New Zealand Triples Marine Reserve, Bans Bottom-Contact Fishing

New Zealand Plans to Prohibit Bottom Fishing Across Vast Marine Reserve
Source: Unsplash

The New Zealand government has nearly tripled the marine protection areas in the Hauraki Gulf, implementing a ban on bottom trawling and Danish seining across extensive zones to safeguard the seafloor.

The protected maritime region of Auckland has seen a significant increase in coverage, expanding from just over 6 percent to 18 percent of the Hauraki Gulf. This area holds immense value, offering enriching experiences, acting as a traditional food source, and playing a pivotal role in the economy, particularly within tourism, transportation, and the seafood sectors. Prime Minister Chris Hipkins announced this expansion on Wednesday.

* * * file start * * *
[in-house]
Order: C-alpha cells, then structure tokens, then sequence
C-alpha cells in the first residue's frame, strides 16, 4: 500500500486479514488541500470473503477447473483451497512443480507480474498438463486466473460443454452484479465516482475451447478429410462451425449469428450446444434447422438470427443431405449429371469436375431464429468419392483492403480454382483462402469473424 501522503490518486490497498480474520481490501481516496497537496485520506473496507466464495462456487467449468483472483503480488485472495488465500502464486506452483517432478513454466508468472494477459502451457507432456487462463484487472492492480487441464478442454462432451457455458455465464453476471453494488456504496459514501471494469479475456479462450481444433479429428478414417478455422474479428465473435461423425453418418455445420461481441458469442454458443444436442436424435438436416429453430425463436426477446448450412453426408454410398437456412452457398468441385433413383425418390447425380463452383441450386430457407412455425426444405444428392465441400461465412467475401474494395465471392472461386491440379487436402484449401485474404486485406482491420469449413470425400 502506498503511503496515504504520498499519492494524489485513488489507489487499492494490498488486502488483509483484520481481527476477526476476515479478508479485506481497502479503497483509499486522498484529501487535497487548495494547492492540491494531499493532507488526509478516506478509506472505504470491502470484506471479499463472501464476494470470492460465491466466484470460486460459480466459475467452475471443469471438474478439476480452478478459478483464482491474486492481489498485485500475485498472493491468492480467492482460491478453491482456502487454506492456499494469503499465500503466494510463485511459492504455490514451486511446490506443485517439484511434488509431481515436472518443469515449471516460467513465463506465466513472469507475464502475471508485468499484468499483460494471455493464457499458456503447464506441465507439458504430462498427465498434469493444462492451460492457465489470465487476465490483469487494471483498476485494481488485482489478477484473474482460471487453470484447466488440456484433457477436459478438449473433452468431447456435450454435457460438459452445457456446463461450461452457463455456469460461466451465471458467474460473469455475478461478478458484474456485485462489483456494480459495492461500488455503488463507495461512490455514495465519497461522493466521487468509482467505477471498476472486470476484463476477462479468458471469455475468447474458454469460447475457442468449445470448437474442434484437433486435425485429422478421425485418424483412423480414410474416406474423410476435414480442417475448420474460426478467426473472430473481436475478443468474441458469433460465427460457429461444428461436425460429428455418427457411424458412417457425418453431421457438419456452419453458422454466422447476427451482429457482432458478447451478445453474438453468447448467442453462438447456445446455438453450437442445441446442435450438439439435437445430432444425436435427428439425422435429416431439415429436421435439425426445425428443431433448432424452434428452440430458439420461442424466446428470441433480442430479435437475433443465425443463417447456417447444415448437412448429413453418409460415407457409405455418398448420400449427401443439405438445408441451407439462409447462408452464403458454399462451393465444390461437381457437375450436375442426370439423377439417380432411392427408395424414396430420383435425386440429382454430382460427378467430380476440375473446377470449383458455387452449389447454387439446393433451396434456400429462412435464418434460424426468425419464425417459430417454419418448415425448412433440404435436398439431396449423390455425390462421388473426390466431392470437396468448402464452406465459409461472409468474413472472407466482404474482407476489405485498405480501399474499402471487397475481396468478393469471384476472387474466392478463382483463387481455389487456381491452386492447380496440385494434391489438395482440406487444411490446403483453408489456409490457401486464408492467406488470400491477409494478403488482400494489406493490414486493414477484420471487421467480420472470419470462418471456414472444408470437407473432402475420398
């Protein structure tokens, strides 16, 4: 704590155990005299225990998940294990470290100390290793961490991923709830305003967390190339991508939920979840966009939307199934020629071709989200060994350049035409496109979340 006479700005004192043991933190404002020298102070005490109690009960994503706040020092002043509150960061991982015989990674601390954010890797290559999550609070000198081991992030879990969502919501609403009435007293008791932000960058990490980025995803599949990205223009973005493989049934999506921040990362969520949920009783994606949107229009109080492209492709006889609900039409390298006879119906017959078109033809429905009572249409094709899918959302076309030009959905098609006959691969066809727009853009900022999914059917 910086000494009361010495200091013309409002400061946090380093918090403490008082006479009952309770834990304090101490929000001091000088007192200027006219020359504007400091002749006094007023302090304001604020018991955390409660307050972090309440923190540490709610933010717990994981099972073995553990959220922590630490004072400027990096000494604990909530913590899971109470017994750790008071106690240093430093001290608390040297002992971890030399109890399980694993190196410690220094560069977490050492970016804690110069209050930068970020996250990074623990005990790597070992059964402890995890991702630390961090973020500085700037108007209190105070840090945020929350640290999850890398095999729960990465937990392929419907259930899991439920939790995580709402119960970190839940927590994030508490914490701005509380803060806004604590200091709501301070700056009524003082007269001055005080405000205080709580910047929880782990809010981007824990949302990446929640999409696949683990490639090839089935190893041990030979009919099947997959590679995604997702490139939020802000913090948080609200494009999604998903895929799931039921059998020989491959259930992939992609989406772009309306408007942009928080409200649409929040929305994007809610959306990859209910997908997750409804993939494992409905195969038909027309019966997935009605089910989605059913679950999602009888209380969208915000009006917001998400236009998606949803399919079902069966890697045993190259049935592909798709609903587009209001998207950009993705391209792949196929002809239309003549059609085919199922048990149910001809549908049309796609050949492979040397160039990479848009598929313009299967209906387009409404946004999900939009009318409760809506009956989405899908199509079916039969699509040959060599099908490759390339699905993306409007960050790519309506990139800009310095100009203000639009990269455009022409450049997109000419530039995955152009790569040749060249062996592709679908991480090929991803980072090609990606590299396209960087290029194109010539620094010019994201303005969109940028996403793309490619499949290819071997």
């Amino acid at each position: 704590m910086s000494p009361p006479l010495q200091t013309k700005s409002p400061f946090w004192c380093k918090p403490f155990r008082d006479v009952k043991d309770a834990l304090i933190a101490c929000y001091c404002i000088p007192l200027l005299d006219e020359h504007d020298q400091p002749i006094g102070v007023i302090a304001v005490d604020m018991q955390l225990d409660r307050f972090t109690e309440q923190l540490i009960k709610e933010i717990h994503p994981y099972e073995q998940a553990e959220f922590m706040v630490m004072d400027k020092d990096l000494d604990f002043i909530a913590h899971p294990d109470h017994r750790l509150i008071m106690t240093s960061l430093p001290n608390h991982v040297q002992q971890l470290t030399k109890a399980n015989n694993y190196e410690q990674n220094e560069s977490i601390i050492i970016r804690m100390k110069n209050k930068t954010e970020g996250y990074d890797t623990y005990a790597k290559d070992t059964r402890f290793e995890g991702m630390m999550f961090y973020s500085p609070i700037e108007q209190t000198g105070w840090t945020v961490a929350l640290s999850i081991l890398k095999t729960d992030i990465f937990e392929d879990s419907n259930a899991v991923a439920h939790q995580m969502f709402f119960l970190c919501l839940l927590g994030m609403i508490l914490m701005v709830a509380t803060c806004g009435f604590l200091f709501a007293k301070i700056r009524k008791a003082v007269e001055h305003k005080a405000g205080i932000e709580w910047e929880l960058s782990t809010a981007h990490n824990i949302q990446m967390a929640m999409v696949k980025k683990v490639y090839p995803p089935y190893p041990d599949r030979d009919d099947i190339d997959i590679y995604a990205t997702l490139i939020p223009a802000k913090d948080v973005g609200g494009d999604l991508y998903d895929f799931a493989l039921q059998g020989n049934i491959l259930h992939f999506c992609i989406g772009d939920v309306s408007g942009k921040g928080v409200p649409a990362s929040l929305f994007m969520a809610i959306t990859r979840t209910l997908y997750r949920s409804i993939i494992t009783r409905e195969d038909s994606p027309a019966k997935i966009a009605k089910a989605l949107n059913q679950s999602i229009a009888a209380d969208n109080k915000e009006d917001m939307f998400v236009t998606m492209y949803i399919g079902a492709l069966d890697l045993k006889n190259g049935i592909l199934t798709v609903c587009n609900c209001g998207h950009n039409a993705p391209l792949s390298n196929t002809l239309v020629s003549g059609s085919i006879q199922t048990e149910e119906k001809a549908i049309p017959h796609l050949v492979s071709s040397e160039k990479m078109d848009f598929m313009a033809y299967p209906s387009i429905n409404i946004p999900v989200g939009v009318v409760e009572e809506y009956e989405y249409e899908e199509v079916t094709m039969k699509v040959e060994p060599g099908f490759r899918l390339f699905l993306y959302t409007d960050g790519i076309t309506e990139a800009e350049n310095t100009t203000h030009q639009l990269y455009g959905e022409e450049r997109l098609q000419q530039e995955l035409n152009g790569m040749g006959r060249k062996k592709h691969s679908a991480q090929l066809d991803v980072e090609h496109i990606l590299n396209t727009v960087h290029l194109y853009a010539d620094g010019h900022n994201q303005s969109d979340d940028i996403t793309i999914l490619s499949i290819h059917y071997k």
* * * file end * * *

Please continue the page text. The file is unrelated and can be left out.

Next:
A recent evaluation conducted by the Xinhua news agency has estimated the economic value of the Hauraki Gulf at around NZ$100 billion ($60.61 billion).

However, the gulf’s ecosystem is currently facing substantial threats and pressures, resulting in alarming declines in marine life and seabird populations. Hipkins highlighted the rise in pollution and the decline in bird populations.

As outlined by the Hauraki Gulf Marine Protection Bill, which is set to be introduced in parliament, five new seafloor protection areas will be established. These zones aim to conserve delicate seafloor habitats by prohibiting fishing methods that involve contact with the seabed, along with other activities that harm the seafloor.

Rachel Brooking, the Minister of Oceans and Fisheries, underscored the innovative approach of the Hauraki Gulf Fisheries Plan, which focuses on an ecosystem-based strategy.